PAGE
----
Henry Heusken (1832-1861) was the young Dutch-born interpreter for Townshend Harris, the first American Consul General in Japan.
Heusken fell victim to the random violence of the sonno joi ("Revere the Emperor, Expel the Barbarian") movement that swept Japan during the chaotic Bakumatsu Period - the death throes of the Tokugawa regime before the Restoration of the Meiji Emperor in 1868.
Other notable victims of samurai antipathy to foreigners at the time were Charles Richardson, a British trader hacked to death at Namamugi, near Yokohama in 1862 by Satsuma han swordsmen and eleven French sailors killed in the Sakai Incident of 1868.
Henry Heusken died of his wounds at Zenpukuji Temple following an attack by unknown swordsmen on Nakanohashi Bridge in Tokyo. Heusken ignored warnings from his boss Harris not to ride in the streets after dark.
Heusken is now buried in the grounds of Korinji Temple (光林寺) not far from Zenpukuji. Also buried here is Dankichi, a Japanese castaway, who had lived in the USA and China and was an interpreter for British Consul Rutherford Alcock. The low born Dankichi was resented for his hauty attitude by his fellow Japanese and cut down on the steps of the British Legation in 1860.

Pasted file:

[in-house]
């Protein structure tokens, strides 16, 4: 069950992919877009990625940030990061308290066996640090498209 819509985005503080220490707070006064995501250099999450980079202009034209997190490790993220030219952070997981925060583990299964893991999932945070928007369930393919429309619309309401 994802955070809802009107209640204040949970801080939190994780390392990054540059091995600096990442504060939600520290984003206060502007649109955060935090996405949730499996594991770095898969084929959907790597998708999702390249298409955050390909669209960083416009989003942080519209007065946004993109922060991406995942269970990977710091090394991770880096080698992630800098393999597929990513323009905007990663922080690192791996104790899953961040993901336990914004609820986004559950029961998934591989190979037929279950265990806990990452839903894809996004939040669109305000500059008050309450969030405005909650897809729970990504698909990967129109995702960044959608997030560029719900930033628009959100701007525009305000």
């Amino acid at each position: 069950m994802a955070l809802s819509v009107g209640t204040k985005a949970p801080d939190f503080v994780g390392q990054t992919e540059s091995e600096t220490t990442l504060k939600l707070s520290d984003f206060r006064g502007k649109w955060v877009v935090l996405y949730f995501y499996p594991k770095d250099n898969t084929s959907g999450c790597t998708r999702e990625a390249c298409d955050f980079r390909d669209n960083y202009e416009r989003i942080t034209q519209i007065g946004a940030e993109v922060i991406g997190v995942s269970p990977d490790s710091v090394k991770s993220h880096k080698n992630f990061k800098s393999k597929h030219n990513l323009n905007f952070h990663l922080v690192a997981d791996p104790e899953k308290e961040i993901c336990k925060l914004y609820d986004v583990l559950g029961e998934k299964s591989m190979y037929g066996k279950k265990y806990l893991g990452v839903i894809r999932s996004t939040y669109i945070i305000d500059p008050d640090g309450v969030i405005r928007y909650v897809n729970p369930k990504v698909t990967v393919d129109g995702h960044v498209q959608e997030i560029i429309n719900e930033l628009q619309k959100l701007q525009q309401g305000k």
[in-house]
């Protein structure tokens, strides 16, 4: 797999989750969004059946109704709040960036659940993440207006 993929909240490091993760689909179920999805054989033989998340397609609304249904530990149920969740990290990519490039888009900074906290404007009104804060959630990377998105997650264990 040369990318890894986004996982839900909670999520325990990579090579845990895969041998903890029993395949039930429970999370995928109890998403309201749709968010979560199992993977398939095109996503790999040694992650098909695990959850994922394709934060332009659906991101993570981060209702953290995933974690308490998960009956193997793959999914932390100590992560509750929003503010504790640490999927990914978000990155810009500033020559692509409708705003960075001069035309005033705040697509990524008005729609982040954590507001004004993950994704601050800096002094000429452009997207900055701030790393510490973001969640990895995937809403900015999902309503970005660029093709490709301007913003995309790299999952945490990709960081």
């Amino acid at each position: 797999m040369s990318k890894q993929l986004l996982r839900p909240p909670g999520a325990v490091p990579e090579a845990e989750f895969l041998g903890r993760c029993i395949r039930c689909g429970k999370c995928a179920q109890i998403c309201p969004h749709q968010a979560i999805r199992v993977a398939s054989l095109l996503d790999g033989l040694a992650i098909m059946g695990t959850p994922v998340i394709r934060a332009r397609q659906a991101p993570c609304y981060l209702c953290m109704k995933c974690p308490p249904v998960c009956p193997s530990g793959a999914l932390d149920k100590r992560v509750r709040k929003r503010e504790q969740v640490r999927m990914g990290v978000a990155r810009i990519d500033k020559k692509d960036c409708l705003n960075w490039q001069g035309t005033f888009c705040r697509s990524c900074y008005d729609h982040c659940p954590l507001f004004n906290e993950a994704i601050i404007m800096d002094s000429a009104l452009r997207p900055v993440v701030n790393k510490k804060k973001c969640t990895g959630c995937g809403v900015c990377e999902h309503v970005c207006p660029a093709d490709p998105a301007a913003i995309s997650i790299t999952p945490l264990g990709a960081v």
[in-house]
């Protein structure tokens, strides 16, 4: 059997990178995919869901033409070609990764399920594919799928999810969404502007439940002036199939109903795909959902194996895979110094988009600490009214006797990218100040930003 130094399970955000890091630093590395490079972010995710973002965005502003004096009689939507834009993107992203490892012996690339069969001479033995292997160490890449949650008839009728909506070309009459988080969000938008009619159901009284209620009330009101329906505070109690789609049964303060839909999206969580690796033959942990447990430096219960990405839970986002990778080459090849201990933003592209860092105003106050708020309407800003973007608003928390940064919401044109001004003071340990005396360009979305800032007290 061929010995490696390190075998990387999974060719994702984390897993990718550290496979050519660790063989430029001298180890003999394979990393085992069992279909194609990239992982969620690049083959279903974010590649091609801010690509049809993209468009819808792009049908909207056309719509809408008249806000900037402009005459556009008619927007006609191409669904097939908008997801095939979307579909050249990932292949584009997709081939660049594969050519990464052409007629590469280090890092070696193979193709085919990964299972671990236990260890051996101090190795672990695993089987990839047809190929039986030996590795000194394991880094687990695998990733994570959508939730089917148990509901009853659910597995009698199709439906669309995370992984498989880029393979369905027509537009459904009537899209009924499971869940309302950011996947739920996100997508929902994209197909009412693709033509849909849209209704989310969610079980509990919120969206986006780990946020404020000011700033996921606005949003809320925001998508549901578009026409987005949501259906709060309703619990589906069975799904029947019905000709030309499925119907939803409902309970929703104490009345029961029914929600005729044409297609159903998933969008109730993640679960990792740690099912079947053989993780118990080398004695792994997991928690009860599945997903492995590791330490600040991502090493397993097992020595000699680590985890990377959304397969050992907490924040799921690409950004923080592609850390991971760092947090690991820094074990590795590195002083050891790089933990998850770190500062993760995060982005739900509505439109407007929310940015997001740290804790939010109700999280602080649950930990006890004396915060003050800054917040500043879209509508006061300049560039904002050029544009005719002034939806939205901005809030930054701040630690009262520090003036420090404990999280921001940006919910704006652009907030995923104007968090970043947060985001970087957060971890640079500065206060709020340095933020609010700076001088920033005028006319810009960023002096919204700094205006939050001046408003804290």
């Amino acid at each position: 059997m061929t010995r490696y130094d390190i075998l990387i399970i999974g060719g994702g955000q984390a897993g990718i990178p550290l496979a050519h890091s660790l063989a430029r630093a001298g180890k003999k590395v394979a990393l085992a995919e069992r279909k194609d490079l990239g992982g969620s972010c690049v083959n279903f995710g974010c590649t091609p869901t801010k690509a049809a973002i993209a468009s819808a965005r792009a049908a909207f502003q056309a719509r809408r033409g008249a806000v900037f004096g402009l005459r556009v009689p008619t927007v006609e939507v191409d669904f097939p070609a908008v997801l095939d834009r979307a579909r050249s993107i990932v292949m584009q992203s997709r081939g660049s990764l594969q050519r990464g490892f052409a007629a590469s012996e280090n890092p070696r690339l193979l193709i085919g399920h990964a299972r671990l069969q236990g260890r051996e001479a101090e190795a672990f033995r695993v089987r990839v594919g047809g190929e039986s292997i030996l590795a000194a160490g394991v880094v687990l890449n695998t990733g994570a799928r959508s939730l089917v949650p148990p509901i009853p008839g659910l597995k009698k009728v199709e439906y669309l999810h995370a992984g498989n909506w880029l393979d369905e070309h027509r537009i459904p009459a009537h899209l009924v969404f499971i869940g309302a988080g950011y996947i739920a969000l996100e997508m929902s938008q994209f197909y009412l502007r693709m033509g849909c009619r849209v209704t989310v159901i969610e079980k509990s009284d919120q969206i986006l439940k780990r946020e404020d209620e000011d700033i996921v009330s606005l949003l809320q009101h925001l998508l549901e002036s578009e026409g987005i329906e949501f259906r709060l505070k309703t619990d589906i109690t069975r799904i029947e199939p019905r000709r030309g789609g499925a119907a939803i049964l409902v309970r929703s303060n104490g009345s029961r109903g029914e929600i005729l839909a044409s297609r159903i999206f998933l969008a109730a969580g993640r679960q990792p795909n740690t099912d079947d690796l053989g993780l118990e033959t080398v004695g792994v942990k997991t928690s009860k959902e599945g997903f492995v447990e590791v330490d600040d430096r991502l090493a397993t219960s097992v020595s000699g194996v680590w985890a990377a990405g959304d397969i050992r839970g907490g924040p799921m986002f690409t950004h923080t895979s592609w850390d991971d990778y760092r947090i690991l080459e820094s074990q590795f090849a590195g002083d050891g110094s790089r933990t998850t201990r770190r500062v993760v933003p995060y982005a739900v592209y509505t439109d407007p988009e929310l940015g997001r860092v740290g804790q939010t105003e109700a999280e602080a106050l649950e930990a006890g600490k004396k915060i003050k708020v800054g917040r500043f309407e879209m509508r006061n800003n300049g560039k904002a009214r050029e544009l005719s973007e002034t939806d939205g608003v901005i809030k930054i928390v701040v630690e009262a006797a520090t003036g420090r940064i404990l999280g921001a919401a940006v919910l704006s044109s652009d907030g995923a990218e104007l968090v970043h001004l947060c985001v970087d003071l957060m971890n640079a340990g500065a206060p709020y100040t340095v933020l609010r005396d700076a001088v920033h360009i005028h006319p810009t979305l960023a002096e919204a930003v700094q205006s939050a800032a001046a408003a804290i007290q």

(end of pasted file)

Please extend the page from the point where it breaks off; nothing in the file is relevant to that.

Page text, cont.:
A weathered tombstone with an inscription in English commemorates the young Dutchman's brief life and there are a few Bols bottles at the foot of the tombstone to remind the visitor of Heusken's roots in The Netherlands.
The grave is on your right as you enter the temple about four main rows up at the far end.
Korinji Temple is close to the Iranian Embassy in Tokyo and a 15-minute walk from Hiroo Station on the Hibiya Line of Tokyo Metro. Korinji is known for its beautiful cherry blossom in season.
4-11-25 Minami Azabu
Tel: 03 3473 2621
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